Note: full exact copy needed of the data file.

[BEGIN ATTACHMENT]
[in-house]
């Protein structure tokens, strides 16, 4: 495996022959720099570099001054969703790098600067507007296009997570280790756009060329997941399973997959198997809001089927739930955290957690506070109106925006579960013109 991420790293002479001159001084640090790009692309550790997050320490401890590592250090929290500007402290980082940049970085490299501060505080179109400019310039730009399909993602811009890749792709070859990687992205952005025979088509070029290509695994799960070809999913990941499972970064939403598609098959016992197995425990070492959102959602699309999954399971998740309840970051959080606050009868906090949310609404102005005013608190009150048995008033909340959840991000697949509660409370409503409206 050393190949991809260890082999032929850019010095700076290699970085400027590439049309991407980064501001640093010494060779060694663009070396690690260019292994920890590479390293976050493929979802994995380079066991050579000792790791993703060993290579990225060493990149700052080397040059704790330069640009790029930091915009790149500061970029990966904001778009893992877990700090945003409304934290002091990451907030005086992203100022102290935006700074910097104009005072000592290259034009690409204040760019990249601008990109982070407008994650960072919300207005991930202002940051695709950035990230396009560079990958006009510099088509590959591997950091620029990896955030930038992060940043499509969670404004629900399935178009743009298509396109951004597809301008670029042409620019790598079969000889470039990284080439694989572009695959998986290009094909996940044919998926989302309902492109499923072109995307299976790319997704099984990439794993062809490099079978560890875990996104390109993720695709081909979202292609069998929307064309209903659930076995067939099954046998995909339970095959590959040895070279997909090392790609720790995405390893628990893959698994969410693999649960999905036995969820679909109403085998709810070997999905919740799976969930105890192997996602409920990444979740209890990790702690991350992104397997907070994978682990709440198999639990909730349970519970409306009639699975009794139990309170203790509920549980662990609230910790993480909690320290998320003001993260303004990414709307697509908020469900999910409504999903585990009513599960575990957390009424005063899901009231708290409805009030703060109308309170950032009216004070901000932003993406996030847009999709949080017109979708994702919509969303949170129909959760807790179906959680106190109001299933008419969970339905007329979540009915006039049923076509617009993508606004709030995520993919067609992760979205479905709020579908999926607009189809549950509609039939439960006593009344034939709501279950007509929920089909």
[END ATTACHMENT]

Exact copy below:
[in-house]
């Protein structure tokens, strides 16, 4: 495996022959720099570099001054969703790098600067507007296009997570280790756009060329997941399973997959198997809001089927739930955290957690506070109106925006579960013109 991420790293002479001159001084640090790009692309550790997050320490401890590592250090929290500007402290980082940049970085490299501060505080179109400019310039730009399909993602811009890749792709070859990687992205952005025979088509070029290509695994799960070809999913990941499972970064939403598609098959016992197995425990070492959102959602699309999954399971998740309840970051959080606050009868906090949310609404102005005013608190009150048995008033909340959840991000697949509660409370409503409206 050393190949991809260890082999032929850019010095700076290699970085400027590439049309991407980064501001640093010494060779060694663009070396690690260019292994920890590479390293976050493929979802994995380079066991050579000792790791993703060993290579990225060493990149700052080397040059704790330069640009790029930091915009790149500061970029990966904001778009893992877990700090945003409304934290002091990451907030005086992203100022102290935006700074910097104009005072000592290259034009690409204040760019990249601008990109982070407008994650960072919300207005991930202002940051695709950035990230396009560079990958006009510099088509590959591997950091620029990896955030930038992060940043499509969670404004629900399935178009743009298509396109951004597809301008670029042409620019790598079969000889470039990284080439694989572009695959998986290009094909996940044919998926989302309902492109499923072109995307299976790319997704099984990439794993062809490099079978560890875990996104390109993720695709081909979202292609069998929307064309209903659930076995067939099954046998995909339970095959590959040895070279997909090392790609720790995405390893628990893959698994969410693999649960999905036995969820679909109403085998709810070997999905919740799976969930105890192997996602409920990444979740209890990790702690991350992104397997907070994978682990709440198999639990909730349970519970409306009639699975009794139990309170203790509920549980662990609230910790993480909690320290998320003001993260303004990414709307697509908020469900999910409504999903585990009513599960575990957390009424005063899901009231708290409805009030703060109308309170950032009216004070901000932003993406996030847009999709949080017109979708994702919509969303949170129909959760807790179906959680106190109001299933008419969970339905007329979540009915006039049923076509617009993508606004709030995520993919067609992760979205479905709020579908999926607009189809549950509609039939439960006593009344034939709501279950007509929920089909």